Nationwide faces mounting calls to give members say on Virgin Money takeover

He On a national scale The building society is facing growing calls for its 16 million members to have a say in its proposed £2.9bn takeover of rival Virgin Money in what would be the UK's biggest banking deal since the financial crisis. .

It's been just under two weeks since the building society shocked the city when He said he had reached a preliminary agreement pay Virgin Money shareholders 220 pence per share, a 38% premium to the lender's share price at the time.

The move, if given the go-ahead, would create Britain's second-largest savings and loan group and propel Nationwide into the big league of retail banking with 700 branches and combined assets of around £366.3bn millions.

However, the deal would mean an entry into the riskier world of corporate banking and taking over Northern Rock's former mortgage business. The acquisition would also mean a big payout for Sir Richard Branson, a move that could be uncomfortable for some Nationwide insiders. Branson is expected to get more than £400m from the deal due to his remaining 14.5% stake in Virgin Money, which he founded in 1995.

While most UK banks are owned by their shareholders, Nationwide is the last major mutually owned financial institution, meaning the board is accountable to its customers who have bank, savings and mortgage accounts. Some of these members are said to be wondering whether a major acquisition would be in their best interests.

As well as the massive payout to Branson, a successful takeover would also mean a £6m payday for Virgin Money bosses, with veteran chief executive David Duffy pocketing £3.5m alone.

House of Lords member and former Pensions Minister Ros Altmann is among those who have said it would be “wise” for the building society to give its members a say in the takeover.

"The beauty of a mutual is that it is run in the interests of its members, who also have the right to vote, and giving them the opportunity to exercise their right in a major transaction seems sensible," he said.

Financial services expert and colleague Sharon Bowles has suggested that while the deal looks good on paper, it would result in a significant change of character for Nationwide.

"Are they [the members] Will you be better off being bigger? she asked.

Nationwide has acquired several smaller building societies in the past, including Dunfermline, Derbyshire and Cheshire, without a vote of its members. However, this deal is a much bigger deal. Newcastle-based Virgin Money is about a third the size of Nationwide and includes Yorkshire and Clydesdale banks.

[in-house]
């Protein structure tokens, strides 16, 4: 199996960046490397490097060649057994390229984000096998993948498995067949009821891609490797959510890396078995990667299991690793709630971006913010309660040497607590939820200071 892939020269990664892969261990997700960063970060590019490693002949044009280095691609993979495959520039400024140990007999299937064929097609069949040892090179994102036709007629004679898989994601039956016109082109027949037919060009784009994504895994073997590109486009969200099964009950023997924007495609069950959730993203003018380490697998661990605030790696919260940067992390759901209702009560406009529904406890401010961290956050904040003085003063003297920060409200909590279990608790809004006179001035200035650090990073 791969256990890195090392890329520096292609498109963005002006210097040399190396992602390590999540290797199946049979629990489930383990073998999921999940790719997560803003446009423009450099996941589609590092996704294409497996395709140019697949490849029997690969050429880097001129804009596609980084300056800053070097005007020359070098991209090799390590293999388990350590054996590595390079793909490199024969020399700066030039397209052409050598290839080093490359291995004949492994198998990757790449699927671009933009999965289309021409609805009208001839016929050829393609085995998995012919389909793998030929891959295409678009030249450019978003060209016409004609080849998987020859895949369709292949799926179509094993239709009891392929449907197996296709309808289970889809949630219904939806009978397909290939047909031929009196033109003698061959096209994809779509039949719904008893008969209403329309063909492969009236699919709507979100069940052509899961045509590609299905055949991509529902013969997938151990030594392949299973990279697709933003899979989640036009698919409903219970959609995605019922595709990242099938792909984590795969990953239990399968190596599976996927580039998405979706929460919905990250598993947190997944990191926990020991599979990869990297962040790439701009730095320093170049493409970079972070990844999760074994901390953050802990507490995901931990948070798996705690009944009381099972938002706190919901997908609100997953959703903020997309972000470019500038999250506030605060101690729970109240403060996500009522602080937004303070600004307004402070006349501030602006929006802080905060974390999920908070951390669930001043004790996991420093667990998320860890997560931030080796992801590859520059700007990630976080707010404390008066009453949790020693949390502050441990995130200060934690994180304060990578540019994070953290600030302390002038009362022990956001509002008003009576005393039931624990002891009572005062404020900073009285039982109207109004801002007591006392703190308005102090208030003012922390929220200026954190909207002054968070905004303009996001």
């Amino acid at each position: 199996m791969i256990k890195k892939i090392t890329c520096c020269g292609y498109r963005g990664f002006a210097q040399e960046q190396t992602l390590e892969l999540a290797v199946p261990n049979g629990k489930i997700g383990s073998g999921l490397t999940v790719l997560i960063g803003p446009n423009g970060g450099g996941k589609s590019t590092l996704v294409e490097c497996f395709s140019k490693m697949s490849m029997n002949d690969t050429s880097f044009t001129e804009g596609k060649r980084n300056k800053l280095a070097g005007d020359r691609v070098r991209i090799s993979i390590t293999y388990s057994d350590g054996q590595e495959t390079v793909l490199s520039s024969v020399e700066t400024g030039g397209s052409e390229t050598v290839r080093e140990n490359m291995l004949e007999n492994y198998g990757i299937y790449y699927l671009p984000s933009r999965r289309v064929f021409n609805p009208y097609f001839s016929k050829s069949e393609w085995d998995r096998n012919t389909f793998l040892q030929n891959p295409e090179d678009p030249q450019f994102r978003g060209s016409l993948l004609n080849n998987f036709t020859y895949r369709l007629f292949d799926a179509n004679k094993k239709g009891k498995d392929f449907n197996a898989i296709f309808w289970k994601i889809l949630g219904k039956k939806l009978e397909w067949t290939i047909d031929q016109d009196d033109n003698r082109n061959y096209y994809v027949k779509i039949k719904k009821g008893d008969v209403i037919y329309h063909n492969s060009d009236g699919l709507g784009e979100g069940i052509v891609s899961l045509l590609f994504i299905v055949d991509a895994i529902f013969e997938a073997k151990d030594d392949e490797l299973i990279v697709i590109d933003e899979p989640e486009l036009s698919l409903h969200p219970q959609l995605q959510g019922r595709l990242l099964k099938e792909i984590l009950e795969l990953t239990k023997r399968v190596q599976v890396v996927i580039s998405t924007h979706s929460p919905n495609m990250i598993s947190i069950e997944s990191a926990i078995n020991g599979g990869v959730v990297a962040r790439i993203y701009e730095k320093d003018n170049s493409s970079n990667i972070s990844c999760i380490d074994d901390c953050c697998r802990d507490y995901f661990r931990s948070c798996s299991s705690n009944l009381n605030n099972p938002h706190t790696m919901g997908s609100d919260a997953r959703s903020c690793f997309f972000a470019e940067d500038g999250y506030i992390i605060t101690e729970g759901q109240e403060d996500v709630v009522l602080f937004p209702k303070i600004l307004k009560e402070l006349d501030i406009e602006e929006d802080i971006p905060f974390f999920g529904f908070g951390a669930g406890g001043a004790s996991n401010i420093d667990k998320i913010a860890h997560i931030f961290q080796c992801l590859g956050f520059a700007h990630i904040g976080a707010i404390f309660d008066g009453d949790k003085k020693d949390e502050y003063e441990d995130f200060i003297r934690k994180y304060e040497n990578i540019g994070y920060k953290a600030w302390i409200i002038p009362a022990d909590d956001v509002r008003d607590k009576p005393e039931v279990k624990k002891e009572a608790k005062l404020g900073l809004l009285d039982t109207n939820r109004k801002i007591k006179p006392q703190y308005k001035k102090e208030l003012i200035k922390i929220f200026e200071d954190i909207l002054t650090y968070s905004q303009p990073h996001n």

Nationwide boss Debbie Crosbie wrote to the society's 16 million members setting out the deal, but the letter did not explain why it would be in the best interests of members, partly because the board has not yet made a formal bid for Virgin. .

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“Combining our businesses would put us in a stronger position to continue providing fairer share payments to our eligible Nationwide members, better value mortgages and savings and leading customer service. "Over time, we will aim to offer a wider range of products and services to our customers and members, including Virgin Money's well-established business banking services," the letter to members said.

Nationwide's offering has been backed by several mutual sector champions and other analysts.

Robin Fieth, chief executive of the Association of Building Societies, said: “There are many parts of financial services that would benefit from the mutual model, not least business banking.”

At the weekend, the Mail on Sunday reported that if just 500 Nationwide members deposited £50 each, they could call a special meeting to push for a vote on the Virgin deal. The society is reported to have received legal advice that a members' vote is not required under the Building Societies Act 1985 to approve the Virgin acquisition.

The company's board fears that a vote would not only take it past the April 4 deadline by which the offer must be made, but would also tie the board's hands and restrict its ability to buy a bank. which is listed on the stock exchange.

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